Military Embedded Systems

Upgrades, unmanned applications driving avionics innovation


April 26, 2022

John McHale

Editorial Director

Military Embedded Systems

U.S. Air Force photo by Senior Airman Daira Jackson.

Innovation in military avionics platforms is being driven by funding for new avionics platforms and upgrades of current systems plus new investment in unmanned aircraft system (UAS) programs. Avionics requirements are also demanding a modular open systems approach (MOSA) for nearly every refresh or platform.

MOSA approaches like The Open Group’s Future Airborne Capability Environment (FACE) Technical Standard are being led by avionics software designers, four of whom I spoke to about avionics trends for this issue. All four say they see upgrades and unmanned platforms fueling new avionics designs and demanding open architecture for software portability to keep long-term costs down.

Upgrades versus new platforms

Major platforms have always generated funding for new systems and today is no ­different. “Based on current awards such as [Future] Vertical Lift [FVL) and the F-35, military programs will focus on major capability upgrades rather than new airframes and capability designs,” says Dr. Benjamin Brosgol, member of the senior technical staff at AdaCore. “And upgrading to new platforms means that portability of software, both APIs and source code, will be necessary to keep costs and schedules within budgets. Language and tool capabilities that promote reuse of legacy code will be important.” (For more on FVL see our Special Report on page 16.)

The decades-long life of military aircraft also demands more consistent technology refresh for flight systems. “Upgrades seem to always outpace new programs,” says Gary Gilliland, technical marketing manager, DDC-I. “Military systems tend to be deployed for a very long time (often 20+ years). In this time, hardware goes obsolete and everything has to be upgraded to support the new hardware. Currently, there are quite a few new programs that are under development but we will have to wait and see if mission, cost, and politics allow them to be completed.”

Manned versus unmanned

The U.S. Department of Defense’s (DoD’s) use of autonomous systems continues to not only increase but also evolve operationally and tactically as we see more unmanned/manned teaming strategies being deployed by the U.S. and allies.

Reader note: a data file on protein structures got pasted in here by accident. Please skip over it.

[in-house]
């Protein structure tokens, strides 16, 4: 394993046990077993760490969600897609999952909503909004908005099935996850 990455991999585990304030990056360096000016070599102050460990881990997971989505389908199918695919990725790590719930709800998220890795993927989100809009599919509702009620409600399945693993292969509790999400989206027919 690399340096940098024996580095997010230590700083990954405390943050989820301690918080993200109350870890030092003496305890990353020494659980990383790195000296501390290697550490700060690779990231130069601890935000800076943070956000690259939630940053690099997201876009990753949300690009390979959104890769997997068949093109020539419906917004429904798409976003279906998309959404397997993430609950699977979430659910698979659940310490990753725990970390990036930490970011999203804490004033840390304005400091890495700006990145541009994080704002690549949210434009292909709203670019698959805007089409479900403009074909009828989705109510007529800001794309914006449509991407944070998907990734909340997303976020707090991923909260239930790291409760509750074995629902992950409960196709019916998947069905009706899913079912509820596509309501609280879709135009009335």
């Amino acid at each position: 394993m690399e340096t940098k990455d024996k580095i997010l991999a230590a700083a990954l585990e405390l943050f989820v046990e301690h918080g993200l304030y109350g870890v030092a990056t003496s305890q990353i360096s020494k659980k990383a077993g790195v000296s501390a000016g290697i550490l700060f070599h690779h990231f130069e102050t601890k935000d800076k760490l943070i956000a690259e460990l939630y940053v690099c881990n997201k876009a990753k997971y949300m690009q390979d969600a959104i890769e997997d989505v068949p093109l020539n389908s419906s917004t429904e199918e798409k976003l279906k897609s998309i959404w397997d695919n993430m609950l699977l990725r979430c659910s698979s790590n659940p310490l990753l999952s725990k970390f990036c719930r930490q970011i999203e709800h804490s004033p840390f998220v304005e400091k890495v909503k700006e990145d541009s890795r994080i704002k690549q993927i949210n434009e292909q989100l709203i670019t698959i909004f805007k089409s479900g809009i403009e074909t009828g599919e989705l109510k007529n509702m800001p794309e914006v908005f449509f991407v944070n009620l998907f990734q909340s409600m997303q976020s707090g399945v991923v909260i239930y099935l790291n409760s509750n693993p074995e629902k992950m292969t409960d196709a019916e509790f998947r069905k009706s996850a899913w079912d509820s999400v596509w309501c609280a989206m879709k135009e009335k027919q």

“We are seeing research programs for manned/unmanned teaming as well as for optionally manned vehicles,” says Alex Wilson, director of A&D solutions, Wind River. “For example, the U.S. Army Future Vertical Lift program is designed around human pilots and optionally manned flight, as well as the integration of manned and unmanned systems. As articulated by Maj. Gen. David Francis, director of the Aviation Center of Excellence, at [the recent] Army Aviation Association of America’s annual conference, ‘Maybe I don’t need two pilots all the time, maybe I don’t need every aircraft manned all the time.’”

Gilliland sees a similar trend: “It seems that most new programs are looking at having a crewed and uncrewed version of the aircraft,” he notes. “Most of these programs also want to have DO-178C certification evidence. Certifying uncrewed systems is still a ways out to be mainstream so I think the crewed will outpace the uncrewed in the near term. If we are talking about [UAS] not flown in civilian airspace, then the opportunities seem to be greater.”

“Upgrading traditional manned platforms with autonomous capabilities [means] big changes to system architectures to fully embrace multiprocessor technologies, connected-to-cloud and ML [machine learning] functionality,” says Will Keegan, chief technical officer, Lynx Software Technologies. “Systems become ‘systems of systems’ which creates changes in security, predictable latency across network connections, and evolving codebases (and the challenges of certifying those).”

International conflict is also driving UAS deployments. “The largest opportunity for major expansion in the military avionics market will likely come from UASs,” Brosgol says. “As evidenced by the recent conflict between Armenia and Azerbaijan and the current war in Ukraine, UAS-hosted weaponry can inflict devastating damage on an adversary at relatively low cost. But as is all too common, advances in technology outpace our ability to manage the many effects, anticipated or otherwise, that the new technology brings. For UASs, these effects include ethical, regulatory, and technical issues.

“On the technical side, the separation of functionality between the ground-based and onboard software presents a challenge, and UAS reliability requires secure communication and avoidance of GPS spoofing,” he continues. “But any challenge is also an opportunity, and software engineering techniques that have been successfully used for developing other kinds of avionics applications can also apply to UASs.”

The four touched on much more than just market conditions. For the complete conversation, click here. For more on MOSA and FACE, don’t miss our FACE Special Edition, mailed to subscribers with their copy of this issue. If you don’t have a copy, be sure to visit to read the first issue of what will be an annual FACE Special Edition.

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